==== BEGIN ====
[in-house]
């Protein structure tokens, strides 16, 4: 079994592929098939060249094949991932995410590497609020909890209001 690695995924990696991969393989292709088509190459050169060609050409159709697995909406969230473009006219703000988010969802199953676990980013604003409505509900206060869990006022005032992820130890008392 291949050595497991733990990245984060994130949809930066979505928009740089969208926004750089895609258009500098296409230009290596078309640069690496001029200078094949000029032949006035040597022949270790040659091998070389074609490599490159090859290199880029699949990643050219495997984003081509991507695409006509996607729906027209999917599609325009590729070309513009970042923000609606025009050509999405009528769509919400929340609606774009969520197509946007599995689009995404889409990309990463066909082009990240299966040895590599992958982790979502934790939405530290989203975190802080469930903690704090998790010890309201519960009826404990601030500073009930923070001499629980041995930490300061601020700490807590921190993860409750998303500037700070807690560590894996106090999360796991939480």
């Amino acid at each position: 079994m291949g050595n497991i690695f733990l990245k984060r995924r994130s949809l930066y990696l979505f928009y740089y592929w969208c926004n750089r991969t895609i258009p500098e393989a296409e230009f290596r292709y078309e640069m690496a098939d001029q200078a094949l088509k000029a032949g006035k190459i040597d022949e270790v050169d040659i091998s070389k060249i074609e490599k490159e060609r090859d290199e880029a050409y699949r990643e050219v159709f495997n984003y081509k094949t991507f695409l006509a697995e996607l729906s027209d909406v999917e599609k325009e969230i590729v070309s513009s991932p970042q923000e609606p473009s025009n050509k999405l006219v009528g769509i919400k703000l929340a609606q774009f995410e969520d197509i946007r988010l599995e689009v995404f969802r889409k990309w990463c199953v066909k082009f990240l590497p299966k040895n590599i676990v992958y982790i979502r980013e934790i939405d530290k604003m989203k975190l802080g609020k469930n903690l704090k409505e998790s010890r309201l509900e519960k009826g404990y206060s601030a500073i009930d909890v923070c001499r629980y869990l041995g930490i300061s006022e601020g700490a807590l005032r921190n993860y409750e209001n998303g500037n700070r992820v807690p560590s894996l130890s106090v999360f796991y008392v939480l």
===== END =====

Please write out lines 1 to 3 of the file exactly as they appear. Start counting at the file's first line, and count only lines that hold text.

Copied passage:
[in-house]
């Protein structure tokens, strides 16, 4: 079994592929098939060249094949991932995410590497609020909890209001 690695995924990696991969393989292709088509190459050169060609050409159709697995909406969230473009006219703000988010969802199953676990980013604003409505509900206060869990006022005032992820130890008392 291949050595497991733990990245984060994130949809930066979505928009740089969208926004750089895609258009500098296409230009290596078309640069690496001029200078094949000029032949006035040597022949270790040659091998070389074609490599490159090859290199880029699949990643050219495997984003081509991507695409006509996607729906027209999917599609325009590729070309513009970042923000609606025009050509999405009528769509919400929340609606774009969520197509946007599995689009995404889409990309990463066909082009990240299966040895590599992958982790979502934790939405530290989203975190802080469930903690704090998790010890309201519960009826404990601030500073009930923070001499629980041995930490300061601020700490807590921190993860409750998303500037700070807690560590894996106090999360796991939480």
């Amino acid at each position: 079994m291949g050595n497991i690695f733990l990245k984060r995924r994130s949809l930066y990696l979505f928009y740089y592929w969208c926004n750089r991969t895609i258009p500098e393989a296409e230009f290596r292709y078309e640069m690496a098939d001029q200078a094949l088509k000029a032949g006035k190459i040597d022949e270790v050169d040659i091998s070389k060249i074609e490599k490159e060609r090859d290199e880029a050409y699949r990643e050219v159709f495997n984003y081509k094949t991507f695409l006509a697995e996607l729906s027209d909406v999917e599609k325009e969230i590729v070309s513009s991932p970042q923000e609606p473009s025009n050509k999405l006219v009528g769509i919400k703000l929340a609606q774009f995410e969520d197509i946007r988010l599995e689009v995404f969802r889409k990309w990463c199953v066909k082009f990240l590497p299966k040895n590599i676990v992958y982790i979502r980013e934790i939405d530290k604003m989203k975190l802080g609020k469930n903690l704090k409505e998790s010890r309201l509900e519960k009826g404990y206060s601030a500073i009930d909890v923070c001499r629980y869990l041995g930490i300061s006022e601020g700490a807590l005032r921190n993860y409750e209001n998303g500037n700070r992820v807690p560590s894996l130890s106090v999360f796991y008392v939480l």